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Preach'd before the Right Honourable the
January the 30th, 173
By WILLIAM, Lord Bishop of St. Afaph.
Printed by T.H. for Charles Harper, at the
Fluwer-de-Luce, over-againit St. Dunstan's
Die Martis, Jan. 31. 1709.
Ordered by the Lords Spiritual and Temporal, in Parliament Assem. bled, That the Thanks of this House Mall be, and are hereby given to the Lord Bishop of St. Afaph for bis Sermon, preach'd before this House Yesterday in the Abby-Church at Westminster ; And he is hereby Desired to Print and Publish the Janie.
Matth. Johnson, Cler' Parl
Preach'd before the Right Honourable the House of LORDS,
January the jash, 17
Il Kings, Chap. viii. Ver. 13. And Hazael said, But what, is thy Ser
vant a Dog, that he should do this great Thing? And Elisha answered, The Lord bath Théwed me, that thou shalt be King of Syria.
HE King of Syria being sick, and hearing that a Prophet of the Lord was at Damascus, sent his Servant Hazael with
a very liberal Present to him, to enquire of God, by him, whether he should recover of his Disease. To this great Messenger, the Prophet answers--- Go fay unto bim--- Tbou mayt certainly recover ; bowbeit, tbe Lord bath Mewed me, that be shall surely die. Would the Prophet here have Hazael tell a Lie, and say his Lord Should live, when he was certain he would die, being told so by the Prophet? Or does he rather say ;--You will hardly be so ill a Courrier, as to tell the King, that
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ly be fo ill Of does he red die, being wild live, when
hebat be les Manner, che latte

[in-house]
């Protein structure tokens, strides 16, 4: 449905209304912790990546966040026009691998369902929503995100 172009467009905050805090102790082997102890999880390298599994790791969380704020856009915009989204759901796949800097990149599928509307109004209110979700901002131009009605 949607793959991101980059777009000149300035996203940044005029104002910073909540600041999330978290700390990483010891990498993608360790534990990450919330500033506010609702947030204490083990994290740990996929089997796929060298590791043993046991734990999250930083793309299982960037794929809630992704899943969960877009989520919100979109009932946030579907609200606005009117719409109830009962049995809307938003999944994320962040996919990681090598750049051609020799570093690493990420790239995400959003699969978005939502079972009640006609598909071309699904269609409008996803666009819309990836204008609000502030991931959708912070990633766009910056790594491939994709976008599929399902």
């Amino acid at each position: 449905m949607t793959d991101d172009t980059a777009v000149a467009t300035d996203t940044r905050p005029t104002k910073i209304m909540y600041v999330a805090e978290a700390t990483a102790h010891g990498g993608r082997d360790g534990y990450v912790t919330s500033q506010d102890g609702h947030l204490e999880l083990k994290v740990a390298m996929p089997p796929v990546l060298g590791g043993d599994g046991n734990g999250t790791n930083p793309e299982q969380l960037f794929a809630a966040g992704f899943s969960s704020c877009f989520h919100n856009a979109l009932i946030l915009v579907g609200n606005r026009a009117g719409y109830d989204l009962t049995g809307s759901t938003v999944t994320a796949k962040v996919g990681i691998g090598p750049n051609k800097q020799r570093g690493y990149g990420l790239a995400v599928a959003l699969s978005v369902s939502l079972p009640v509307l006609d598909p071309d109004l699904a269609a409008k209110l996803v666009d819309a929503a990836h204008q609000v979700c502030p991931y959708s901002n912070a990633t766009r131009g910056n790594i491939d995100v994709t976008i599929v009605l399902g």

he shall die ; you will leave so unwelcome a Meffage to any other, and rather choose to say, Thou mayest certainly recover, altho' I know very well he never shall recover, and tell you so, from God. This Senfe is natural and easy enough; but the Words do not say it exprelly enough. Or, does he bid him speak what is certainly true, if supplied with somewhat that Elisha knew very well ? Go and say to your Prince, Thou mayest certainly recover, i.e. from this Disease, which in ic self may not be mortal, Howbeit, the Lord barb thewed me, that be fall surely die, i. e. by another Hand, after another Manner. The former Part Hazael was to say to Benbadad, the latter Elisha said to Hazael: And each of them was true ; for Benbadad might have recover'd, had not Hazzel murther'd him. If therefore we respect the DiStemper only, it was true that the Propher bad him fay-- Thou mayest certainly recover ; but if we respect the Event, which God saw, and discover'd co the Prophet, it was also true, that the King jould certainly die. What che Prophet said, was certainly true, in this Sense, and we ought to take the Words in any other Sense, than such a one as would make a holy Prophet the Author of a Falthood. When he had spoken these Words, the Prophet settled his Countenance so ftedfaftly, look'd fo long and so intently upon Hazael, that he was perfectly confounded ; and the Prophet hiniself burst into Tears. Hazael ask'd him, what it was that occasion'd such a strange Emocion, and why he wept? The Prophet told him, It was to see, and consider, what mighty Mischiefs he, in time, would bring upon Israel, how he wouid fire their Strong-holds, itay their young Men with the Sword, dash in Pieces their poor lafants, and rip up their Women with Child. To whom Haziel replies, in the Words of the Text,